The first date that I had with my wife consisted of an evening of watching TV. Yes, I am a miserly old German. That evening included my wife making me dinner. I’ve been in love with her ever since. Believe me, there are countless reasons that I love my wife, not just her culinary skills, but I often say that she won my heart through my stomach. I will tell a similar story today that I get to tell in a small way when I give tours at the Log Cabin College when people visit our museum. I often suggest that Johanna von Wurmb won the heart of Theodore Brohm through his stomach.
The story of the marriage of Theodore and Johanna has been mentioned in several other blog posts, but I decided it was time to add some more details to the lives of this couple. I will begin by pointing out a conflict that exists concerning this couple. Did they celebrate their wedding anniversary on April 17th or on April 18th. Two document disagree. Let’s take a look. First, here is the civil record filed in Perry County for this marriage. This document says the marriage took place on April 18, 1843.
Next, we find the church record for this wedding. It was written by Rev. Gotthold Loeber in the books of Trinity Lutheran Church in Altenburg. Toward the bottom of this record, you can see the date, April 17.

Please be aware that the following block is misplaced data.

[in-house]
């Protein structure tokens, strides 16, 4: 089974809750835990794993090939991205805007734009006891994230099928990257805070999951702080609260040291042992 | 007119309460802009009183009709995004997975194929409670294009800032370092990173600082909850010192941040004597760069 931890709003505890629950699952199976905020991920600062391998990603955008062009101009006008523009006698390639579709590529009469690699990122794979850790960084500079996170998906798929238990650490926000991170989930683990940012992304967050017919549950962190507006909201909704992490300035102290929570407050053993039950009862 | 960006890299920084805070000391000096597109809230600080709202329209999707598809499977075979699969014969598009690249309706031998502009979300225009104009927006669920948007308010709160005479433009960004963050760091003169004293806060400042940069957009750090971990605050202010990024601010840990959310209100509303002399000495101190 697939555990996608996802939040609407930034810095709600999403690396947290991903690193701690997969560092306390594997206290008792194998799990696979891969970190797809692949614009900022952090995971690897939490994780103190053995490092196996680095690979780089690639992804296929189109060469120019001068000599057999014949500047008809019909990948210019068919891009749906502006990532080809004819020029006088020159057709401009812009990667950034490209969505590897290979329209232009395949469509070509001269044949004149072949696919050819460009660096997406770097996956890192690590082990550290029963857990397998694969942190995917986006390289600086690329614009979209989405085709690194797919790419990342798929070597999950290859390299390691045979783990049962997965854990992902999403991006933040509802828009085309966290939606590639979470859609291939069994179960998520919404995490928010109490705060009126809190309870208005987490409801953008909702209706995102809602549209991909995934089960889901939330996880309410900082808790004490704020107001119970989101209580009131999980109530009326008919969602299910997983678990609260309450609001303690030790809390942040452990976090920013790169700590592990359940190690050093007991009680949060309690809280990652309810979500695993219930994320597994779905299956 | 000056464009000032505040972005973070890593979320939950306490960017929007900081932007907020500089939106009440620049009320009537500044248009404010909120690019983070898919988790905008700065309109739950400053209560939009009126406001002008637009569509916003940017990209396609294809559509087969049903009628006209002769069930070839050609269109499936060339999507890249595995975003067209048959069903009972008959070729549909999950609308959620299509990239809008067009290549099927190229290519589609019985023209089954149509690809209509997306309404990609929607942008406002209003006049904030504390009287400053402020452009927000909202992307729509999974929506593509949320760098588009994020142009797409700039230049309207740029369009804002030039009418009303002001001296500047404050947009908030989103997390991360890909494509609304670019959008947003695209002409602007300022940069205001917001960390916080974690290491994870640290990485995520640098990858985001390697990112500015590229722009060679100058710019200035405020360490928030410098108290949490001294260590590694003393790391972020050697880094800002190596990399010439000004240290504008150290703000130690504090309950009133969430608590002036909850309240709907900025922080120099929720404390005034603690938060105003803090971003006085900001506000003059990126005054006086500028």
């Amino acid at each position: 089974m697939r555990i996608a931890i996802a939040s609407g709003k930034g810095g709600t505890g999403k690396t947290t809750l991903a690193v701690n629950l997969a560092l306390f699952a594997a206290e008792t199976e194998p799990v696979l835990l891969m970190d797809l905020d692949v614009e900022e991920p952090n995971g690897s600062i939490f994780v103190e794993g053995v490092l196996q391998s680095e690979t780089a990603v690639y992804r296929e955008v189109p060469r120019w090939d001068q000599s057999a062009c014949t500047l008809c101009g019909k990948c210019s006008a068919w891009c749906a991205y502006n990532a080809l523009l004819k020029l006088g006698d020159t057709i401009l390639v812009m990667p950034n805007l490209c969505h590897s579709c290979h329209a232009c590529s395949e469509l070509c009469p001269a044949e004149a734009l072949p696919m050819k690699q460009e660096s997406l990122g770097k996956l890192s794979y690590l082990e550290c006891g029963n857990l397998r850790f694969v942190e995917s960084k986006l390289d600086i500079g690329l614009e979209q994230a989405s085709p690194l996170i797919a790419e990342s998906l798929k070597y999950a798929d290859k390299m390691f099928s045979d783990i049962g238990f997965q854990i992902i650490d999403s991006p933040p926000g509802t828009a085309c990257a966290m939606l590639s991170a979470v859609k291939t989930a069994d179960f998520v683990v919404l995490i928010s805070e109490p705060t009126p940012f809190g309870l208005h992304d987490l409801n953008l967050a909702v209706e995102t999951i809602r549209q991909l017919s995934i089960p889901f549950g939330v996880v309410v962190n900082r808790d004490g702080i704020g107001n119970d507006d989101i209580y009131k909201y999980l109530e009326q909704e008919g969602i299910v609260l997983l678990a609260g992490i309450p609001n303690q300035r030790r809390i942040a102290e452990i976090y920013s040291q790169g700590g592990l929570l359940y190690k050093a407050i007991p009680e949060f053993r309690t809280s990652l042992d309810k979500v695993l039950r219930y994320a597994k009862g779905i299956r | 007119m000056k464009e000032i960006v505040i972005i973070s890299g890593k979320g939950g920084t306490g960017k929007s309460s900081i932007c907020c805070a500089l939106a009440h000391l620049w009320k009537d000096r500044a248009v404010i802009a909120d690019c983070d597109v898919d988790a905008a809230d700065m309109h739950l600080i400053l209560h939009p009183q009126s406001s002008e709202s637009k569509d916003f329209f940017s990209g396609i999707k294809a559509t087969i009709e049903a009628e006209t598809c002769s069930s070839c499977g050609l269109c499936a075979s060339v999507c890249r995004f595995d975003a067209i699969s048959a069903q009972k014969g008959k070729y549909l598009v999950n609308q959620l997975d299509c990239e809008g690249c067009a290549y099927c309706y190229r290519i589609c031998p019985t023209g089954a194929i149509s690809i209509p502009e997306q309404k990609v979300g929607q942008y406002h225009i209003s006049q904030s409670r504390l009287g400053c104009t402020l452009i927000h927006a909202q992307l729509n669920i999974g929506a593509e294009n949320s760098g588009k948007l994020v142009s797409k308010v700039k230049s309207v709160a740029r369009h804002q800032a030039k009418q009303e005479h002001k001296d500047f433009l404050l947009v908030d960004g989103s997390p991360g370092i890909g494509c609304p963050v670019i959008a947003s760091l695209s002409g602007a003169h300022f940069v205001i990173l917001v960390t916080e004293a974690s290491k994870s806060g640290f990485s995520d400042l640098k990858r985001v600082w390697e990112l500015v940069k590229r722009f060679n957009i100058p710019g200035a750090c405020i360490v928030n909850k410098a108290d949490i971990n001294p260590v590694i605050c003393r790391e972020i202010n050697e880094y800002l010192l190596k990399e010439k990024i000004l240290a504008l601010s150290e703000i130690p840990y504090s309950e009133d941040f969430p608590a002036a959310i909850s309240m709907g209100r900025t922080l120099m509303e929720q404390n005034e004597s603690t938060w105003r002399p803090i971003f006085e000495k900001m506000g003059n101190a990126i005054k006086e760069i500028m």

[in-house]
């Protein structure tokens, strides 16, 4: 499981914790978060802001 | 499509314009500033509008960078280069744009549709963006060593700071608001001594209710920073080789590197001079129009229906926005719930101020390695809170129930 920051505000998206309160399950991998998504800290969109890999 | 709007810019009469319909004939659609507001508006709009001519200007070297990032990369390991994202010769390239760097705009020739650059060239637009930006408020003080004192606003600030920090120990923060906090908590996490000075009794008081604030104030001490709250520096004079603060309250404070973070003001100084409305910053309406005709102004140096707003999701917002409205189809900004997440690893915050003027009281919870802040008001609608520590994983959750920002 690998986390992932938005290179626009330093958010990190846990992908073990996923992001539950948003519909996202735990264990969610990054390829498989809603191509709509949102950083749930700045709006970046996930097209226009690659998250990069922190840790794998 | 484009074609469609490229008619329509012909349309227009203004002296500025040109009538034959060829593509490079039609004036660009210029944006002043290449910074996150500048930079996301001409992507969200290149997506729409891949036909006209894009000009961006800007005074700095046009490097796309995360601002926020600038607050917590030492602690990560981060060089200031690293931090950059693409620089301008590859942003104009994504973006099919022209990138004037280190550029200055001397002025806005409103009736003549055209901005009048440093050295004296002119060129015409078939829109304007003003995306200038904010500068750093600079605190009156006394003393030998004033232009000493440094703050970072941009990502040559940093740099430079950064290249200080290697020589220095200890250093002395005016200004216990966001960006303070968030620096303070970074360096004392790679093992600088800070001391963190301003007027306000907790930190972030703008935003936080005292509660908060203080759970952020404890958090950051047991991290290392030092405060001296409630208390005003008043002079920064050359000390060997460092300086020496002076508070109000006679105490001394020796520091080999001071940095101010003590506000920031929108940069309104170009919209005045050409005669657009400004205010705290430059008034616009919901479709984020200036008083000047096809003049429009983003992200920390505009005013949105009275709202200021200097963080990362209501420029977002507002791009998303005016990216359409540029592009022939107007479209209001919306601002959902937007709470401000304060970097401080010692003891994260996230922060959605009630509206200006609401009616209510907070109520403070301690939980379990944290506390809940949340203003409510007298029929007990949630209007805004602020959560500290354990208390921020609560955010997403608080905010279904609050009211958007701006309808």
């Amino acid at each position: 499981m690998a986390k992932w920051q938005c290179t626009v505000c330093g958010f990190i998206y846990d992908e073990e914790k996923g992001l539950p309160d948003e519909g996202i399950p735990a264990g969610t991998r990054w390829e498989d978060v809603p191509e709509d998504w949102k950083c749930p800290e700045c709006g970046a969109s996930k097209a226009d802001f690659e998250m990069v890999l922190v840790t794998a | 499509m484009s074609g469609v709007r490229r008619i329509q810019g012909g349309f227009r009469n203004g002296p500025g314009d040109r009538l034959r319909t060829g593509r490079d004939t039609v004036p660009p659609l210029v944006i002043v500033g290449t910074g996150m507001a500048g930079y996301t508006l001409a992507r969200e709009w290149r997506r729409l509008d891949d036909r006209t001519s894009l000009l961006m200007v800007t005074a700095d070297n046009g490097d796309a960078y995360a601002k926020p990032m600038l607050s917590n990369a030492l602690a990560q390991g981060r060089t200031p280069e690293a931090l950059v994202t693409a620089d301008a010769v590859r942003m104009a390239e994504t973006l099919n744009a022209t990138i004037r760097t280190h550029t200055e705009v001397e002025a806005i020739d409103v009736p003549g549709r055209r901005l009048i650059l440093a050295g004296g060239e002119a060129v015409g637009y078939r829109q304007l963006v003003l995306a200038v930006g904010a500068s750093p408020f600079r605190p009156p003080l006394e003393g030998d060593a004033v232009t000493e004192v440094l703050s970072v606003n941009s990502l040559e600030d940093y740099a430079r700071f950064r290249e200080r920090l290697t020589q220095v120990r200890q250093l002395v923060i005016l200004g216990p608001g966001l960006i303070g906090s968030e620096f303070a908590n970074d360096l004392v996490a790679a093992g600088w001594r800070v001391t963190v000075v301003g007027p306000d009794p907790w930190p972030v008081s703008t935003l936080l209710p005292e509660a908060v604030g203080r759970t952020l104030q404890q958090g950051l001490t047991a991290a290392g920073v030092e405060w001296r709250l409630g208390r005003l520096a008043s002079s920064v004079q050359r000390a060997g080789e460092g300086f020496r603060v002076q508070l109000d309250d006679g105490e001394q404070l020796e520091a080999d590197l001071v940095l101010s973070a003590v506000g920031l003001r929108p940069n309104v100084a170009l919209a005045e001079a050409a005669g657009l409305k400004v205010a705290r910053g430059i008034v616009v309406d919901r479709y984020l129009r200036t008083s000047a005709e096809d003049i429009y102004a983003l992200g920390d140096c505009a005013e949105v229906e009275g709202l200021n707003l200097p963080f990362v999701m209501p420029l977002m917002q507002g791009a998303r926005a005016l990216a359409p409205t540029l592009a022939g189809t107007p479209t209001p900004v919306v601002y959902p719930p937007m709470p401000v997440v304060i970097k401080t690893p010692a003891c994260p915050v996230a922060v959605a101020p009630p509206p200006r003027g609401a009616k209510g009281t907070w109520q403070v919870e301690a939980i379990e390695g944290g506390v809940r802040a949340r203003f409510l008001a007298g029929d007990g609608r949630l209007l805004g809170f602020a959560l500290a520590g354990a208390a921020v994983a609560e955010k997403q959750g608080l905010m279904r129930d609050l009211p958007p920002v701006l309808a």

I honestly do not know which one is correct. I am publishing this story on April 18th, but it could just as well have been written yesterday.
Let’s take a look at the groom. Theodore Brohm was born on September 12, 1808, the son of George Frederick and Johanna Magdalena (Guenther) Brohm. His birthplace was Oberwinkel, Germany, which is located not far from Niederfrohna and Mittelfrohna where several other members of the Gesellschaft originated. He attended the University of Leipzig, and after his graduation, he became attached to the movement headed by Rev. Martin Stephan. He became a personal assistant to Rev. Stephan during the voyage to America. We find Theodore among the cabin passengers of the Olbers.
Several days ago, I wrote the story of Louise Guenther, who is also on this list of cabin passengers. I do not know if Louise was related to Theodore’s mother, who was also a Guenther. That would be an interesting story to pursue. Theodore Brohm also kept a journal of his trip from Germany to St. Louis which is a valuable source giving an important insight into the events happening during that historic journey.
Now, let’s switch over to the bride. Charlotte Guntherine Johanna Zahn was born on March 19, 1803, the daughter of Johann Gottlieb and Amalie Caroline (Koch) Zahn. I cannot resist showing you these two pictures of Johanna’s parents.
Johanna’s birthplace was Wasserthaleben, Germany. Below is a map showing the relative locations of Theodore and Johanna’s hometowns.